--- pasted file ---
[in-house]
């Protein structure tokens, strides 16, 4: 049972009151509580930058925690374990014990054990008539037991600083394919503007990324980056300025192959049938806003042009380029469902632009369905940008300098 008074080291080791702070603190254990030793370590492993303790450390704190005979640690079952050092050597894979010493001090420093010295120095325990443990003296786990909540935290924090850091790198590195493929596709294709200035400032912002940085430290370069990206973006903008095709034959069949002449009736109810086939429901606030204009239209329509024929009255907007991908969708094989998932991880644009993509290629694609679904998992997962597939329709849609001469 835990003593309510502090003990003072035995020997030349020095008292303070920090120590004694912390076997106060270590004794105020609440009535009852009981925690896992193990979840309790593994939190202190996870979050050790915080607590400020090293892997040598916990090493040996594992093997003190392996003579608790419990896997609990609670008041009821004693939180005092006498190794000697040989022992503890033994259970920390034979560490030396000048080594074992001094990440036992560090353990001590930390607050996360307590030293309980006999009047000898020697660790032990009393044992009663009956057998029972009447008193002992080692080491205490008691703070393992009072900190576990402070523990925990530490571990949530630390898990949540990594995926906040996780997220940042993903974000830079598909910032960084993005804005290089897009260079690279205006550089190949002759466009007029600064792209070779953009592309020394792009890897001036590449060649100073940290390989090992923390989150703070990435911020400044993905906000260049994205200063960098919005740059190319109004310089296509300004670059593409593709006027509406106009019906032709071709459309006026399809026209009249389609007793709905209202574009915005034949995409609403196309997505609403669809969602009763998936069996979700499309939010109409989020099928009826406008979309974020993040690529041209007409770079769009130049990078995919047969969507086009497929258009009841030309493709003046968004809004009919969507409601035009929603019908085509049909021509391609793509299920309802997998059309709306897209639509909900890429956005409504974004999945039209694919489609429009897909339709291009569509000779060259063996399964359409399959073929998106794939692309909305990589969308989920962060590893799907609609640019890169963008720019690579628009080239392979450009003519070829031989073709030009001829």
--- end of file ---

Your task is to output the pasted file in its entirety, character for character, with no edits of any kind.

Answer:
[in-house]
């Protein structure tokens, strides 16, 4: 049972009151509580930058925690374990014990054990008539037991600083394919503007990324980056300025192959049938806003042009380029469902632009369905940008300098 008074080291080791702070603190254990030793370590492993303790450390704190005979640690079952050092050597894979010493001090420093010295120095325990443990003296786990909540935290924090850091790198590195493929596709294709200035400032912002940085430290370069990206973006903008095709034959069949002449009736109810086939429901606030204009239209329509024929009255907007991908969708094989998932991880644009993509290629694609679904998992997962597939329709849609001469 835990003593309510502090003990003072035995020997030349020095008292303070920090120590004694912390076997106060270590004794105020609440009535009852009981925690896992193990979840309790593994939190202190996870979050050790915080607590400020090293892997040598916990090493040996594992093997003190392996003579608790419990896997609990609670008041009821004693939180005092006498190794000697040989022992503890033994259970920390034979560490030396000048080594074992001094990440036992560090353990001590930390607050996360307590030293309980006999009047000898020697660790032990009393044992009663009956057998029972009447008193002992080692080491205490008691703070393992009072900190576990402070523990925990530490571990949530630390898990949540990594995926906040996780997220940042993903974000830079598909910032960084993005804005290089897009260079690279205006550089190949002759466009007029600064792209070779953009592309020394792009890897001036590449060649100073940290390989090992923390989150703070990435911020400044993905906000260049994205200063960098919005740059190319109004310089296509300004670059593409593709006027509406106009019906032709071709459309006026399809026209009249389609007793709905209202574009915005034949995409609403196309997505609403669809969602009763998936069996979700499309939010109409989020099928009826406008979309974020993040690529041209007409770079769009130049990078995919047969969507086009497929258009009841030309493709003046968004809004009919969507409601035009929603019908085509049909021509391609793509299920309802997998059309709306897209639509909900890429956005409504974004999945039209694919489609429009897909339709291009569509000779060259063996399964359409399959073929998106794939692309909305990589969308989920962060590893799907609609640019890169963008720019690579628009080239392979450009003519070829031989073709030009001829």